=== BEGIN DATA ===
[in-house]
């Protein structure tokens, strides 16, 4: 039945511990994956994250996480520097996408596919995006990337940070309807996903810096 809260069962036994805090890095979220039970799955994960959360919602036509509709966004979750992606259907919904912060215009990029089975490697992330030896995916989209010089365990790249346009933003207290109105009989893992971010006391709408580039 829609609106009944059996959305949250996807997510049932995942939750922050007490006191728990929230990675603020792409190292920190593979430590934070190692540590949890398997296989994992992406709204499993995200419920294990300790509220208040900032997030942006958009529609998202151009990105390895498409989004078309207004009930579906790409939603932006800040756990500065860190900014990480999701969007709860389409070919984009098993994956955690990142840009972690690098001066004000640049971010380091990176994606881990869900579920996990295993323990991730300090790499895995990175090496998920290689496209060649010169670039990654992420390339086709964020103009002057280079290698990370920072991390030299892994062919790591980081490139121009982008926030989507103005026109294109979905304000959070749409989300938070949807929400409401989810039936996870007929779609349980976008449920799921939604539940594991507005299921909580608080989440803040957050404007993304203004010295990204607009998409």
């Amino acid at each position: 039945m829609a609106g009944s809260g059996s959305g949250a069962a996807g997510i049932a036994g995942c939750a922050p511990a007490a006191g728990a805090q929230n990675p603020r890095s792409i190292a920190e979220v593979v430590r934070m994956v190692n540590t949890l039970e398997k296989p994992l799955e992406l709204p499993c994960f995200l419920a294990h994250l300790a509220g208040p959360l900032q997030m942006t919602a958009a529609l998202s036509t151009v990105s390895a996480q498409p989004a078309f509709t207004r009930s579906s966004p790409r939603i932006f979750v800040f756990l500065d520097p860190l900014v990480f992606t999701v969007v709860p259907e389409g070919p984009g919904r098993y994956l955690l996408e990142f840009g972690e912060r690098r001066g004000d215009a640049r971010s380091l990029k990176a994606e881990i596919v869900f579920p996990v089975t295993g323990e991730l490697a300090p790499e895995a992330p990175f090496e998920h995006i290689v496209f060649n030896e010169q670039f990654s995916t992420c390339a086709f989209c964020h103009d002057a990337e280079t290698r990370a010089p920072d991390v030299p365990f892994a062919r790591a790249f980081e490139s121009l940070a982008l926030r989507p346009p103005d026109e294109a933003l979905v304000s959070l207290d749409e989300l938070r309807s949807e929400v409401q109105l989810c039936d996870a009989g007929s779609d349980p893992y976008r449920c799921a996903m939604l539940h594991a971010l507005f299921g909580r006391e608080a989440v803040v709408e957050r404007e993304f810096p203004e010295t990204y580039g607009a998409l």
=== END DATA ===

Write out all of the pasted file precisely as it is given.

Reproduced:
[in-house]
């Protein structure tokens, strides 16, 4: 039945511990994956994250996480520097996408596919995006990337940070309807996903810096 809260069962036994805090890095979220039970799955994960959360919602036509509709966004979750992606259907919904912060215009990029089975490697992330030896995916989209010089365990790249346009933003207290109105009989893992971010006391709408580039 829609609106009944059996959305949250996807997510049932995942939750922050007490006191728990929230990675603020792409190292920190593979430590934070190692540590949890398997296989994992992406709204499993995200419920294990300790509220208040900032997030942006958009529609998202151009990105390895498409989004078309207004009930579906790409939603932006800040756990500065860190900014990480999701969007709860389409070919984009098993994956955690990142840009972690690098001066004000640049971010380091990176994606881990869900579920996990295993323990991730300090790499895995990175090496998920290689496209060649010169670039990654992420390339086709964020103009002057280079290698990370920072991390030299892994062919790591980081490139121009982008926030989507103005026109294109979905304000959070749409989300938070949807929400409401989810039936996870007929779609349980976008449920799921939604539940594991507005299921909580608080989440803040957050404007993304203004010295990204607009998409």
């Amino acid at each position: 039945m829609a609106g009944s809260g059996s959305g949250a069962a996807g997510i049932a036994g995942c939750a922050p511990a007490a006191g728990a805090q929230n990675p603020r890095s792409i190292a920190e979220v593979v430590r934070m994956v190692n540590t949890l039970e398997k296989p994992l799955e992406l709204p499993c994960f995200l419920a294990h994250l300790a509220g208040p959360l900032q997030m942006t919602a958009a529609l998202s036509t151009v990105s390895a996480q498409p989004a078309f509709t207004r009930s579906s966004p790409r939603i932006f979750v800040f756990l500065d520097p860190l900014v990480f992606t999701v969007v709860p259907e389409g070919p984009g919904r098993y994956l955690l996408e990142f840009g972690e912060r690098r001066g004000d215009a640049r971010s380091l990029k990176a994606e881990i596919v869900f579920p996990v089975t295993g323990e991730l490697a300090p790499e895995a992330p990175f090496e998920h995006i290689v496209f060649n030896e010169q670039f990654s995916t992420c390339a086709f989209c964020h103009d002057a990337e280079t290698r990370a010089p920072d991390v030299p365990f892994a062919r790591a790249f980081e490139s121009l940070a982008l926030r989507p346009p103005d026109e294109a933003l979905v304000s959070l207290d749409e989300l938070r309807s949807e929400v409401q109105l989810c039936d996870a009989g007929s779609d349980p893992y976008r449920c799921a996903m939604l539940h594991a971010l507005f299921g909580r006391e608080a989440v803040v709408e957050r404007e993304f810096p203004e010295t990204y580039g607009a998409l």